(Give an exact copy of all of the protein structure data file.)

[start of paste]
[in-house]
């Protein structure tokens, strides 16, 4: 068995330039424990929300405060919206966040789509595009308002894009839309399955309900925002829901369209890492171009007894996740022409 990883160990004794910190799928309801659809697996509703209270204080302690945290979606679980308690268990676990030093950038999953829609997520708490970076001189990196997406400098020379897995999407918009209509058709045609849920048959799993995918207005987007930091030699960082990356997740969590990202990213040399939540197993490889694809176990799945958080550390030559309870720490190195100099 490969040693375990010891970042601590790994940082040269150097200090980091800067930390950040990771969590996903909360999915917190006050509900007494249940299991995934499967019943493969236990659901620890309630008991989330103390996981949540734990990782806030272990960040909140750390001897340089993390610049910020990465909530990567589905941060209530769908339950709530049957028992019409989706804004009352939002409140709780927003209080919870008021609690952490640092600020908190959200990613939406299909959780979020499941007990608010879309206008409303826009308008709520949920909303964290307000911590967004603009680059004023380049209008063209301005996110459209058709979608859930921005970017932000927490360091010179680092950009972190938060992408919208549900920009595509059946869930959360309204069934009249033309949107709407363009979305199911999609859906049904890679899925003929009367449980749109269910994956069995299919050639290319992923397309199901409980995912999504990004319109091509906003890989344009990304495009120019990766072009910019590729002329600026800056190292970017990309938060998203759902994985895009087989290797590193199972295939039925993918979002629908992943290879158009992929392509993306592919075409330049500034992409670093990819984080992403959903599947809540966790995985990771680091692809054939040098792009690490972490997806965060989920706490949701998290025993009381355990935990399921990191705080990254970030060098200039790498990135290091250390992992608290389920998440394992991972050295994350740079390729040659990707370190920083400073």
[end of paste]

[in-house]
């Protein structure tokens, strides 16, 4: 068995330039424990929300405060919206966040789509595009308002894009839309399955309900925002829901369209890492171009007894996740022409 990883160990004794910190799928309801659809697996509703209270204080302690945290979606679980308690268990676990030093950038999953829609997520708490970076001189990196997406400098020379897995999407918009209509058709045609849920048959799993995918207005987007930091030699960082990356997740969590990202990213040399939540197993490889694809176990799945958080550390030559309870720490190195100099 490969040693375990010891970042601590790994940082040269150097200090980091800067930390950040990771969590996903909360999915917190006050509900007494249940299991995934499967019943493969236990659901620890309630008991989330103390996981949540734990990782806030272990960040909140750390001897340089993390610049910020990465909530990567589905941060209530769908339950709530049957028992019409989706804004009352939002409140709780927003209080919870008021609690952490640092600020908190959200990613939406299909959780979020499941007990608010879309206008409303826009308008709520949920909303964290307000911590967004603009680059004023380049209008063209301005996110459209058709979608859930921005970017932000927490360091010179680092950009972190938060992408919208549900920009595509059946869930959360309204069934009249033309949107709407363009979305199911999609859906049904890679899925003929009367449980749109269910994956069995299919050639290319992923397309199901409980995912999504990004319109091509906003890989344009990304495009120019990766072009910019590729002329600026800056190292970017990309938060998203759902994985895009087989290797590193199972295939039925993918979002629908992943290879158009992929392509993306592919075409330049500034992409670093990819984080992403959903599947809540966790995985990771680091692809054939040098792009690490972490997806965060989920706490949701998290025993009381355990935990399921990191705080990254970030060098200039790498990135290091250390992992608290389920998440394992991972050295994350740079390729040659990707370190920083400073």